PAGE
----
Today we're going to go over a couple of steps photographers & videographers, particularly those running their own business can take today to add massive value to their business without having to negotiate on price. This post is a continuation of my first article "31 ways to ignite your photography business"
#01 Keep timelines
Yours and theirs. If you promise to deliver something by a certain day, do it! This goes both ways, if a client promises to give you something by a certain day (lets say feedback for example) then there should be consequences if they fail to do so. A client not delivering feedback on time delays their project which in turn delays your next project and affects your bottom line. Not cool.
#02 Do not discount
Once again, one of my favorites, this is simple; DO NOT GIVE DISCOUNTS! If you quote a client $5k for the shoot and they say all they can afford is 3.5k, accepting the 3.5k is just admitting you were ripping them off in the first place.
Instead, negotiate on deliverables: “Ok well we’ll see what we can do for $3.5k ” it’s important they know they’re not going to get the full service. Ask them which benefits (that all add tremendous value to their business) would they like to drop. Just don’t discount.
#03 Keep clients informed
Keep your clients & prospects up to date with industry trends, tell then what benefits an instagram video ad brings to their business, tell them and keep them informed. Doing so will keep you top of mind as well as give them that warm fuzzy "I like him" feeling when they think about who to hire for their next gig.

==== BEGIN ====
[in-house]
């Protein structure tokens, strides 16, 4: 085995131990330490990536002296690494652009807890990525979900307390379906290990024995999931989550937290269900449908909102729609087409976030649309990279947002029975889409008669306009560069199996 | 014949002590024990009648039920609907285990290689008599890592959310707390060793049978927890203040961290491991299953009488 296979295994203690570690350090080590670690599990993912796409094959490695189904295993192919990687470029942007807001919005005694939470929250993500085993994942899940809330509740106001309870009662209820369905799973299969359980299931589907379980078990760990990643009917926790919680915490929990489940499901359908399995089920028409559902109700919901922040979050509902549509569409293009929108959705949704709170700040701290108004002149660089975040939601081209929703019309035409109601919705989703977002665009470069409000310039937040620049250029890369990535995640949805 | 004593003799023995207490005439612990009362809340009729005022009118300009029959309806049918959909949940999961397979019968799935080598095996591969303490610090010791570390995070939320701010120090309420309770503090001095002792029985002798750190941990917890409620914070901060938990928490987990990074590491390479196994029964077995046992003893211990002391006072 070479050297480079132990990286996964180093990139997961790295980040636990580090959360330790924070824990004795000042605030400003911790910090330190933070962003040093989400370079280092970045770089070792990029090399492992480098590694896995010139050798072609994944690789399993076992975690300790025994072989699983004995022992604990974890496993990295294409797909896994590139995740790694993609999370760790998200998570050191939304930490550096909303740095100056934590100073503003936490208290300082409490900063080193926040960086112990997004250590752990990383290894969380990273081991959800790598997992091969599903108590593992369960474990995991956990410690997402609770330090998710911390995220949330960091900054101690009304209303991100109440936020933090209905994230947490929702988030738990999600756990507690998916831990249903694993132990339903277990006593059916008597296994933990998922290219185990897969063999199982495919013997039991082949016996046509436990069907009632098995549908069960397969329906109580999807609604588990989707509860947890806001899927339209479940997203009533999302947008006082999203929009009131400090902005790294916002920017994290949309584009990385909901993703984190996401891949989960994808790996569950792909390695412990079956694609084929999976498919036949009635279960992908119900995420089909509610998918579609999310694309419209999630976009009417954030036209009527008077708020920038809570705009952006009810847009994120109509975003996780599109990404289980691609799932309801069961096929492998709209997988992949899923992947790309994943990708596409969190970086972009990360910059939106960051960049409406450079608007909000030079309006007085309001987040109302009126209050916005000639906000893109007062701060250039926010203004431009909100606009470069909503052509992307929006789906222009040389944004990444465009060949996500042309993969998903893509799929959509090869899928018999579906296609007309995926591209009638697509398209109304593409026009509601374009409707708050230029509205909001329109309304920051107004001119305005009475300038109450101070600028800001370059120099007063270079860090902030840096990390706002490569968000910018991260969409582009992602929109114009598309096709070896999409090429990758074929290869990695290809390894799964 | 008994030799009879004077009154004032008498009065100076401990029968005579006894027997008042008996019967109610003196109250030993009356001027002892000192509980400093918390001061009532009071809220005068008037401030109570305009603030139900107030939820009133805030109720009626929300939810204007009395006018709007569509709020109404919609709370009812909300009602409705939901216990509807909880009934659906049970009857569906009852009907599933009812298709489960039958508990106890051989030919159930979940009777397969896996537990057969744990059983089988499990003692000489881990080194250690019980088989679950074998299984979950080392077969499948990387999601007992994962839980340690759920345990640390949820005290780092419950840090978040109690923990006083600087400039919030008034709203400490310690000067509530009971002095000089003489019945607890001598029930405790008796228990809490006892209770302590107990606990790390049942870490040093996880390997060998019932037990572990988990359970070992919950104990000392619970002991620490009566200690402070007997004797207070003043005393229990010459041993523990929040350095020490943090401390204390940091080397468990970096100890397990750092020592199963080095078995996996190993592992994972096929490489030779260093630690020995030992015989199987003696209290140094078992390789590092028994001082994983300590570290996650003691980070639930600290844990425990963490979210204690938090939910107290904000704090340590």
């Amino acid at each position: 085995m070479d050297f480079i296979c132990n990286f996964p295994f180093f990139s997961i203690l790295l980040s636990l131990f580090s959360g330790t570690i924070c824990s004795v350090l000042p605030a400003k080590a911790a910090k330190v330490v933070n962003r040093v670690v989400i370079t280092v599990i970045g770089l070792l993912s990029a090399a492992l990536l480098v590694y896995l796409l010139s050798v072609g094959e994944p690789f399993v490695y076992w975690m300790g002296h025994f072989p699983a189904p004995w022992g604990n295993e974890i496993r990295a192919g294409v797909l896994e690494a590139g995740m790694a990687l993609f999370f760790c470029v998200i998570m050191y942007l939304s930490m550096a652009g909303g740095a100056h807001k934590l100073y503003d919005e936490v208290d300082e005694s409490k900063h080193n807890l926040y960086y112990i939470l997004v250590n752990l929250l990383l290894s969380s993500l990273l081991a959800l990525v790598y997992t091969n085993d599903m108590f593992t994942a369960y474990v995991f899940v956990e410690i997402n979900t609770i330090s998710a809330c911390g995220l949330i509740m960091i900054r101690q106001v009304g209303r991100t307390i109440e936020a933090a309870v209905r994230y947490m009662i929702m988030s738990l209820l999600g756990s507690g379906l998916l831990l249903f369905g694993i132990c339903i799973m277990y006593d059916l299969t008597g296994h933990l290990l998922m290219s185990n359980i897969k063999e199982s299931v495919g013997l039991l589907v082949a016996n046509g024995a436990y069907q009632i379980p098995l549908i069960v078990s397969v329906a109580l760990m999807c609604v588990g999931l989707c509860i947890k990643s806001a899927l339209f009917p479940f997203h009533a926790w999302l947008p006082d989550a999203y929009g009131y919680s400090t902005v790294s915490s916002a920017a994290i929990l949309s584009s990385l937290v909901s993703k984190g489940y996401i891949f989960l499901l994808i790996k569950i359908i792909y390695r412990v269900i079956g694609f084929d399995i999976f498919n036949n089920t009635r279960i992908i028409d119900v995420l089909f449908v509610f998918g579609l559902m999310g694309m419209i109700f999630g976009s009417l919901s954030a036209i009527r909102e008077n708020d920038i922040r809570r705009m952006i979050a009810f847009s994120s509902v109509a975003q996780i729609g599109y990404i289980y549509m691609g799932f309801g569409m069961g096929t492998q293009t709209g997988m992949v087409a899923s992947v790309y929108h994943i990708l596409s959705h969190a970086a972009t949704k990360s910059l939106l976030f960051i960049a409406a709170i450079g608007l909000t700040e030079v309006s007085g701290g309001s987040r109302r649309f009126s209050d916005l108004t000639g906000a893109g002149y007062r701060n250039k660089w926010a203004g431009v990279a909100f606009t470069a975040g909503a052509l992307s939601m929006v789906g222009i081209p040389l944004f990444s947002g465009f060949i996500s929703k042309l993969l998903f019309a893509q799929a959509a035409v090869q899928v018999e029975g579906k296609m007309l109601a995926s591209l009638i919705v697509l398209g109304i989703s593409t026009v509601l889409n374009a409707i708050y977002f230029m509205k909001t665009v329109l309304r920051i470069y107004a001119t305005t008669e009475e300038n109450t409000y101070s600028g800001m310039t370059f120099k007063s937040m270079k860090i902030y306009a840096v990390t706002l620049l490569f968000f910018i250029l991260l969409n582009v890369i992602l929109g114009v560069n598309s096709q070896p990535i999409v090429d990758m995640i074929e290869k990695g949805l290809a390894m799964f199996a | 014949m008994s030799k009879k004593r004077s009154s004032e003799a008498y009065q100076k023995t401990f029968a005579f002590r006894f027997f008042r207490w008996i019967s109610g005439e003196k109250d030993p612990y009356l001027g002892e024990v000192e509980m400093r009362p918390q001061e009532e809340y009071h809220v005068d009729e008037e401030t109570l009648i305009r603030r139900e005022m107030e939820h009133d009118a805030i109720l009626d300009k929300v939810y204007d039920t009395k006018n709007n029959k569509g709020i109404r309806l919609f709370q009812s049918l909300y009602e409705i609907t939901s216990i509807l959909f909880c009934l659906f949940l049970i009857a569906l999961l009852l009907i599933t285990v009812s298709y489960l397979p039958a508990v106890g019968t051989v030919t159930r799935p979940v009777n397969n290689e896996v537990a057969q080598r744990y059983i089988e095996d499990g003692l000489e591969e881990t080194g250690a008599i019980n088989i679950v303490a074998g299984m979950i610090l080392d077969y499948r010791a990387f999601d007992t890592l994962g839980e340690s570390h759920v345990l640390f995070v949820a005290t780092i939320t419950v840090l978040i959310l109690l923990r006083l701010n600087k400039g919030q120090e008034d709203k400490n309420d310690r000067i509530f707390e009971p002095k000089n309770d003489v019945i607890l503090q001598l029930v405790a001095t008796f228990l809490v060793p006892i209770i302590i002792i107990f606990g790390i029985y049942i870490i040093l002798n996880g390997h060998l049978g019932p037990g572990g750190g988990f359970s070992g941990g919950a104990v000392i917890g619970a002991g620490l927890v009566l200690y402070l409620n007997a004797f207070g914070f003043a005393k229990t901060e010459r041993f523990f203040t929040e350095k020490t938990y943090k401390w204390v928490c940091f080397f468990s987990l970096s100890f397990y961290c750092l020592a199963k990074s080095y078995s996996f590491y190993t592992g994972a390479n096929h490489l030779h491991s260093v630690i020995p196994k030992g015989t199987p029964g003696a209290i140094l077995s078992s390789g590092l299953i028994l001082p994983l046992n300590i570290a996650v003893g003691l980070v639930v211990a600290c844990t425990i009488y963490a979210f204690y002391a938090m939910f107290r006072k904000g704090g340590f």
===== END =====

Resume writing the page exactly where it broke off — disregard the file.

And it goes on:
You can do this through nurture campaigns, doesn't have to be a manual process.
#04 Have an opinion
I can not stress this enough! The amount of articles I read from photography blogs posting about "how awesome the new sony a7siiiiiiiiii is" blows my mind. Seriously, we don’t need any more of those blog posts, everyone already knows this stuff. Yet somehow, we all (myself included) end up sounding, quacking, talking the same. So differentiate yourself by having an opinion. Start your next post with “Here’s an article I read but totally disagree with, here’s why”. The more opinionated you are the more you will attract your target audience (given 90% of the time they’ll agree with you) and the more you’ll scare away time wasters.
In short, have an opinion, back it up with facts and share it!
#05 Share credibility
You know those posts, articles and videos you find super useful. Yeah ones just like this one. Well share them with your clients, they’ll appreciate the info and you’ll be bumped back up to the top of their “Photographers I refer people to” list.
#06 Share TED talks
Similar to the last point, share ted talks. TED talks are always amazing, if you stumble upon one that could bring value to someone you know, share it! Remember your job is to be helpful & valuable.
#07 Case studies
Most photographers I meet don’t do case studies. Mostly because they don’t know where to start. And no, a portfolio where you’ve shoved ever image you’ve ever snapped does not make a case study. Fear not as I’ll have you covered, my next story will be all about making your case.
#08 The window is closing (fast)
Haha this next one is a go-to of mine. Who else has the marbles to tell a possible client this; “the window of opportunity for us to work together is closing rapidly and I would love you to get the opportunity to work with us but if you don’t sign off by the end of the week you’ll have to wait 3 months.